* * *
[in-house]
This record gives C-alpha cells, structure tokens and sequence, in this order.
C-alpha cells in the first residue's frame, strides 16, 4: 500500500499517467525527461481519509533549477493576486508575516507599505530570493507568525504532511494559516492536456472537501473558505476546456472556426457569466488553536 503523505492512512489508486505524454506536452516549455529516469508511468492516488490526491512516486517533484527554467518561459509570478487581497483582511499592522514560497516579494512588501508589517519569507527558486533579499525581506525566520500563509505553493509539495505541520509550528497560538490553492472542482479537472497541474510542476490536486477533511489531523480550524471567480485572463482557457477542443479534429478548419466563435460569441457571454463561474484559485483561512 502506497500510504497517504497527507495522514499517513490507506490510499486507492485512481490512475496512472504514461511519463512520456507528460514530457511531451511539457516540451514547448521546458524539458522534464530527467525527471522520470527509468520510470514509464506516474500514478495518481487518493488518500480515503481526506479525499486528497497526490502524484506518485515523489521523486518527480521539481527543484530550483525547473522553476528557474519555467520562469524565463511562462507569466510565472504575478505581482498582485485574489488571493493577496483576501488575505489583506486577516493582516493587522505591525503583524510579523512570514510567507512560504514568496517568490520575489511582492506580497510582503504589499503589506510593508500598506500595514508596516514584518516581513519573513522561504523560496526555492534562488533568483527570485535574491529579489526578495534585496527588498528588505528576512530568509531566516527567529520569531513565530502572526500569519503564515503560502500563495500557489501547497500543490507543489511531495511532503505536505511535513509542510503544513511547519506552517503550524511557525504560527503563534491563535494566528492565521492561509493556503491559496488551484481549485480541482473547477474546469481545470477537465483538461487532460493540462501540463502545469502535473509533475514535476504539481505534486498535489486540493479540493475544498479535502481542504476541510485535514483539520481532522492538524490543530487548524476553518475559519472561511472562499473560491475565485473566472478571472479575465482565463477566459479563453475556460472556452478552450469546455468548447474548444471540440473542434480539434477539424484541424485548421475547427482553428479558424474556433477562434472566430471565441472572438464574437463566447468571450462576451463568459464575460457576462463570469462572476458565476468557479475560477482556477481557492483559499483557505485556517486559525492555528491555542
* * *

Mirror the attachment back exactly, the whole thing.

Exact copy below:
[in-house]
This record gives C-alpha cells, structure tokens and sequence, in this order.
C-alpha cells in the first residue's frame, strides 16, 4: 500500500499517467525527461481519509533549477493576486508575516507599505530570493507568525504532511494559516492536456472537501473558505476546456472556426457569466488553536 503523505492512512489508486505524454506536452516549455529516469508511468492516488490526491512516486517533484527554467518561459509570478487581497483582511499592522514560497516579494512588501508589517519569507527558486533579499525581506525566520500563509505553493509539495505541520509550528497560538490553492472542482479537472497541474510542476490536486477533511489531523480550524471567480485572463482557457477542443479534429478548419466563435460569441457571454463561474484559485483561512 502506497500510504497517504497527507495522514499517513490507506490510499486507492485512481490512475496512472504514461511519463512520456507528460514530457511531451511539457516540451514547448521546458524539458522534464530527467525527471522520470527509468520510470514509464506516474500514478495518481487518493488518500480515503481526506479525499486528497497526490502524484506518485515523489521523486518527480521539481527543484530550483525547473522553476528557474519555467520562469524565463511562462507569466510565472504575478505581482498582485485574489488571493493577496483576501488575505489583506486577516493582516493587522505591525503583524510579523512570514510567507512560504514568496517568490520575489511582492506580497510582503504589499503589506510593508500598506500595514508596516514584518516581513519573513522561504523560496526555492534562488533568483527570485535574491529579489526578495534585496527588498528588505528576512530568509531566516527567529520569531513565530502572526500569519503564515503560502500563495500557489501547497500543490507543489511531495511532503505536505511535513509542510503544513511547519506552517503550524511557525504560527503563534491563535494566528492565521492561509493556503491559496488551484481549485480541482473547477474546469481545470477537465483538461487532460493540462501540463502545469502535473509533475514535476504539481505534486498535489486540493479540493475544498479535502481542504476541510485535514483539520481532522492538524490543530487548524476553518475559519472561511472562499473560491475565485473566472478571472479575465482565463477566459479563453475556460472556452478552450469546455468548447474548444471540440473542434480539434477539424484541424485548421475547427482553428479558424474556433477562434472566430471565441472572438464574437463566447468571450462576451463568459464575460457576462463570469462572476458565476468557479475560477482556477481557492483559499483557505485556517486559525492555528491555542